Celebrating Midwinter’s Day

The Willits News

December 17, 2010

Willits will mark Midwinter’s Day with its annual Solstice Celebration an evening of songs, dance, theater, candlelighting, making wishes, and drum jam beginning at 7 p.m. on Tuesday, December 21, at Little Lake Grange.

The 16th annual event, “A Council of All Beings,” will focus on the human part in the interwoven web of life, says event organizer Ann Weller. she notes. “Community celebrations that mark the seasons bring us together regularly and promote deeper relationships.”

The celebration will include a play with forest animals about Solstice, community and the balance of the Earth. Weller invites those attending to “come dressed as an animal or creature, tree, plant, mushroom, elf or fairy.”

“The marking of the yearly cycles of the seasons was a matter of life and death for our ancestors,” Weller says. “They measured and noted the sun’s path and length of days for reasons of weather and agriculture, or for their own nomadic changes.

“We might do well to begin to note the natural cycles as a part of our return to nature our own biologic consciousness, our shift into a new way of being.”

Throughout the centuries, peoples all over the world have celebrated “the turning of the wheel,” the cycles of the seasons upon which all life depends. One of the most celebrated in ancient times was Midwinter, as the ancients celebrated the sun’s return on December 21.

“The Winter Solstice has a special magic that resonates deepwithin us,” Weller believes. “It is the season of hope and love, of goodwill and sharing, of making merry, making wishes and giving blessings. On this, the darkest night, we come together, to honor the time of gestation, of dreaming and inner sight.”

Winter Solstice Eve, she explains, “is the darkest, longest night of the year midwinter to our ancestors, the very beginning of winter to us.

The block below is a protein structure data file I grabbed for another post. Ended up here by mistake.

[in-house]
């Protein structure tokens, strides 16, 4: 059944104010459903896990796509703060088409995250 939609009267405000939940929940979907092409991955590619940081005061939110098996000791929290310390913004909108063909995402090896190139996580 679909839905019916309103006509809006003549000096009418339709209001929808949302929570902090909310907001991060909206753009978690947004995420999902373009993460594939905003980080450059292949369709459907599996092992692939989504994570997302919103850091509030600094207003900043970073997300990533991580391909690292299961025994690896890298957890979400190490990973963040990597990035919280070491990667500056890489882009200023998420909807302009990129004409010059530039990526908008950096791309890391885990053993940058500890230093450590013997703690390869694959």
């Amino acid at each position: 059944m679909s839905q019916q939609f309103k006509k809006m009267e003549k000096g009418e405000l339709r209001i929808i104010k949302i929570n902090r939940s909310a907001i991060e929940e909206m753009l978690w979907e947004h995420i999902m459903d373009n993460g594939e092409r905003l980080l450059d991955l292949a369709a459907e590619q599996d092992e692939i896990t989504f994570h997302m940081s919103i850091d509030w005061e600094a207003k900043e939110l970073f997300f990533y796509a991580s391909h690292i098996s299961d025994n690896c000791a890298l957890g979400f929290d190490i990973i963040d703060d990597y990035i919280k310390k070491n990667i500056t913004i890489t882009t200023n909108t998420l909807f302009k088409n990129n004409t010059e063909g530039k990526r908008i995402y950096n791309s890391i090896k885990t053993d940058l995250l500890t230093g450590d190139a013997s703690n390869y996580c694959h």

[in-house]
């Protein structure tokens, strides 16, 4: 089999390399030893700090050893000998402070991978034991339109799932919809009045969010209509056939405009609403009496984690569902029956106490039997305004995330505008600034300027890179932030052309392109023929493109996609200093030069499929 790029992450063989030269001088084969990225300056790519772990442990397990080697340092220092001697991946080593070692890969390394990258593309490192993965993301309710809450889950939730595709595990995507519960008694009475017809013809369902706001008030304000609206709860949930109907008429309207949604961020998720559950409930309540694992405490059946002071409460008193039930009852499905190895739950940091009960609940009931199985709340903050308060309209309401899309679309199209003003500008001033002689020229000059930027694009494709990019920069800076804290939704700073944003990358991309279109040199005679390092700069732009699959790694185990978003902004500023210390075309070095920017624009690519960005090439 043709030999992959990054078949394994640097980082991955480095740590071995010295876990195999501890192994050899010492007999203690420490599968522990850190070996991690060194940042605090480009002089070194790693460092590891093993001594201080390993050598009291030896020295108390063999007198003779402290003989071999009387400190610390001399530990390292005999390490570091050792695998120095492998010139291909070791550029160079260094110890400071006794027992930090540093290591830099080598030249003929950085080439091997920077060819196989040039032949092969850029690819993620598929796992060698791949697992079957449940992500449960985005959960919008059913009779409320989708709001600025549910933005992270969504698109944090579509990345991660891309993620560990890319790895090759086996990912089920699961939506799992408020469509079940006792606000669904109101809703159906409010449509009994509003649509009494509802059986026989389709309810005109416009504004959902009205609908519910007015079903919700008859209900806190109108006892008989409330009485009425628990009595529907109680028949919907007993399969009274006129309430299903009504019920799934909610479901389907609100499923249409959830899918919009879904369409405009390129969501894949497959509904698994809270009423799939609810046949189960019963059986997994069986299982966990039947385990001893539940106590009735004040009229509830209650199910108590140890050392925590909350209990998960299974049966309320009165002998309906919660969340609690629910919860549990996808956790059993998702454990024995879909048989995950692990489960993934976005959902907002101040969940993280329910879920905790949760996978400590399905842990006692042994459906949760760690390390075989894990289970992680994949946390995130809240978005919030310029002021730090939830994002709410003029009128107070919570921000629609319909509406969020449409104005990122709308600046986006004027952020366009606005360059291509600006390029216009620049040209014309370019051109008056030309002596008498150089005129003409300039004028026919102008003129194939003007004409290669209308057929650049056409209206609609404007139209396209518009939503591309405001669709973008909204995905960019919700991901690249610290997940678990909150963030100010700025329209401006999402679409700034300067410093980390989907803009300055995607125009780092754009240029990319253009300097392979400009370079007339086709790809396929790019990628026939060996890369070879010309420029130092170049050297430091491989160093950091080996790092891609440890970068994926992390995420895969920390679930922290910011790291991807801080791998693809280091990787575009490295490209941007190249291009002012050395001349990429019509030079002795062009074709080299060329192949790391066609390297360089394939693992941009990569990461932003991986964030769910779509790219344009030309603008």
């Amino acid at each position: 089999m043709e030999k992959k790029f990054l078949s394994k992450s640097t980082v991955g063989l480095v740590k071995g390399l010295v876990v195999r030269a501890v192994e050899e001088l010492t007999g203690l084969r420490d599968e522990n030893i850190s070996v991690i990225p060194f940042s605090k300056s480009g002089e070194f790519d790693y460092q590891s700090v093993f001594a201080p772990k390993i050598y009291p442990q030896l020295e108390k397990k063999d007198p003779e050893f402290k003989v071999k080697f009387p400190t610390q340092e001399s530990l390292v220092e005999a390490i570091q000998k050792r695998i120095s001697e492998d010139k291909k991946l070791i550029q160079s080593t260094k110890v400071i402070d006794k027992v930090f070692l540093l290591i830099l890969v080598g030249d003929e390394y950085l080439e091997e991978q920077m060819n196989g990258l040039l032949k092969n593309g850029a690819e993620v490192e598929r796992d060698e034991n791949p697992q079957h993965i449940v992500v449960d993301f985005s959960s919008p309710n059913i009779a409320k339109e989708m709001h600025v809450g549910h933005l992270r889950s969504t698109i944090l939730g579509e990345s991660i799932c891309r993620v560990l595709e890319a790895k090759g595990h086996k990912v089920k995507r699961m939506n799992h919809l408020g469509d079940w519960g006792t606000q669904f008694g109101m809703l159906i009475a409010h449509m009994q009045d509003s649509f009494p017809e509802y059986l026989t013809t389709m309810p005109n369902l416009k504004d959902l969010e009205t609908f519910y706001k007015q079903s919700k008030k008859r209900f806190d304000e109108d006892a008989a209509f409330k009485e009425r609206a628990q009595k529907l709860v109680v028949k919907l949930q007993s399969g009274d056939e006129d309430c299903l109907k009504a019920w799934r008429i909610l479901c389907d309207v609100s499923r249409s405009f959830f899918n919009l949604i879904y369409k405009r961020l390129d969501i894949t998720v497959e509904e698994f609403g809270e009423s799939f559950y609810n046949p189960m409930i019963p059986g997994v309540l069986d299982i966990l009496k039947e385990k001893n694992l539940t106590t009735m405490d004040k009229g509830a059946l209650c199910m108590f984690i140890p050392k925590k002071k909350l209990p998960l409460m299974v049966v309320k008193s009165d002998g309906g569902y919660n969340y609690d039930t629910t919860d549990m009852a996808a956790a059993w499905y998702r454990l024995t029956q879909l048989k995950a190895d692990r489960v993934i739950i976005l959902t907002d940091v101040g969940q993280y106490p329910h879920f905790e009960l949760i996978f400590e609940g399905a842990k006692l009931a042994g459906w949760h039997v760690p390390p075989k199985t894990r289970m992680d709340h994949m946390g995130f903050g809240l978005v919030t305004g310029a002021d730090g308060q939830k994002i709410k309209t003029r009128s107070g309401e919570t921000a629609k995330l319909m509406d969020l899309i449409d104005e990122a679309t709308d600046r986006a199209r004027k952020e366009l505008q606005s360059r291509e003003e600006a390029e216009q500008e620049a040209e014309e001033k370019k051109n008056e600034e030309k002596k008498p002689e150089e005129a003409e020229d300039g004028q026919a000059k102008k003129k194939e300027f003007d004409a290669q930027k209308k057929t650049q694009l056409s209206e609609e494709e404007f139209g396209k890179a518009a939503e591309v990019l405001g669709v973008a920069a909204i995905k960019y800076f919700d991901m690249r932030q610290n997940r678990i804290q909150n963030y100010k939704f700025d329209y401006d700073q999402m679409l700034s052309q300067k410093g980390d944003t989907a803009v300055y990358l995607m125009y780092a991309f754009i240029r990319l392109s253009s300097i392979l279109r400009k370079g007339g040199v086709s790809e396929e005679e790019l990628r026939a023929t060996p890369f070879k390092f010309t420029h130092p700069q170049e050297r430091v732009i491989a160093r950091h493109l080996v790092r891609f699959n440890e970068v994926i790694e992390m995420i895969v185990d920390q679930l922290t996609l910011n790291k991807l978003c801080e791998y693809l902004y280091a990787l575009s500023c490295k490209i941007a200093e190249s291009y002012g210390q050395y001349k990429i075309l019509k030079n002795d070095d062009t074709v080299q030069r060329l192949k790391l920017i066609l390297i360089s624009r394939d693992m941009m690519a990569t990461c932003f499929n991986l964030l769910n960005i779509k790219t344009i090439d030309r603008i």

“The long dark nights are a time to sleep more and eat less, to rejuvenate, to be still and quiet, to go within to know and heal oneself, to awaken our curiosity and nurture our creativity, to tell our stories, to incubate our  ideas and our dreams.”

Worldwide, interpretation of the solstice event has varied from culture to culture, but most cultures have held a recognition of rebirth, involving holidays, festivals, gatherings, rituals or other celebrations often involving light and candles around that time.

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Blessings of Yule

Slow and slow turns the Wheel of the Year.

To the season of silence, cold, bleak and drear.

Hope’s to be born, from the dark, wintry night

The feast is prepared, and the Yule-log alight.

Round is the wreath, as the year turns round;

Green is the Holly Life midst Death found;

The berries red as the Sunrise of Birth

Of  Hope to the world, and Joy to the Earth.

Bright blessings of Yule! May they shine on your life!

May you feast, and rejoice, and set aside strife!

Hope and gladness be with you, gloom and misery fly

Away, at the Birth of the Lord of the Sky!


Author: Leslie Carol Botha

Author, publisher, radio talk show host and internationally recognized expert on women's hormone cycles. Social/political activist on Gardasil the HPV vaccine for adolescent girls. Co-author of "Understanding Your Mood, Mind and Hormone Cycle." Honorary advisory board member for the Foundation for the Study of Cycles and member of the Society for Menstrual Cycle Research.